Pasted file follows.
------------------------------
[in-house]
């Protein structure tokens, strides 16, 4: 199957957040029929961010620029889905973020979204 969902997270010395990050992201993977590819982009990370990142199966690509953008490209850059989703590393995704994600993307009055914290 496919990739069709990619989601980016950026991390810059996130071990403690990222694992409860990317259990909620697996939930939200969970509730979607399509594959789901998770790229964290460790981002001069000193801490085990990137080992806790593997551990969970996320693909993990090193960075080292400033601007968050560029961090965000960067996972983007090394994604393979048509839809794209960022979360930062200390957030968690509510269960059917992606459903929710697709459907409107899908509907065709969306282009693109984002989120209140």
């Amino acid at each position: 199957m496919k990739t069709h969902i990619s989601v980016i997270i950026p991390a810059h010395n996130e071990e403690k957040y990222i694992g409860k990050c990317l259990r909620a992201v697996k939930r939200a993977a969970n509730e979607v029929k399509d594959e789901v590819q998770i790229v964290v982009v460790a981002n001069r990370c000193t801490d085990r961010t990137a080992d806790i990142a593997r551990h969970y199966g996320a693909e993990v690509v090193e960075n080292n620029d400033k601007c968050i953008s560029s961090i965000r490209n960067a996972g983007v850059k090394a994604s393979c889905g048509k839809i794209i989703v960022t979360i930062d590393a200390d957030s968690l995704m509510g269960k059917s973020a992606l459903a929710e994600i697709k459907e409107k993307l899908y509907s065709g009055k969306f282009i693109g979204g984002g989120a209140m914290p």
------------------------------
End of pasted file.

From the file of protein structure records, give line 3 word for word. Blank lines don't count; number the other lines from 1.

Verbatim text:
């Amino acid at each position: 199957m496919k990739t069709h969902i990619s989601v980016i997270i950026p991390a810059h010395n996130e071990e403690k957040y990222i694992g409860k990050c990317l259990r909620a992201v697996k939930r939200a993977a969970n509730e979607v029929k399509d594959e789901v590819q998770i790229v964290v982009v460790a981002n001069r990370c000193t801490d085990r961010t990137a080992d806790i990142a593997r551990h969970y199966g996320a693909e993990v690509v090193e960075n080292n620029d400033k601007c968050i953008s560029s961090i965000r490209n960067a996972g983007v850059k090394a994604s393979c889905g048509k839809i794209i989703v960022t979360i930062d590393a200390d957030s968690l995704m509510g269960k059917s973020a992606l459903a929710e994600i697709k459907e409107k993307l899908y509907s065709g009055k969306f282009i693109g979204g984002g989120a209140m914290p």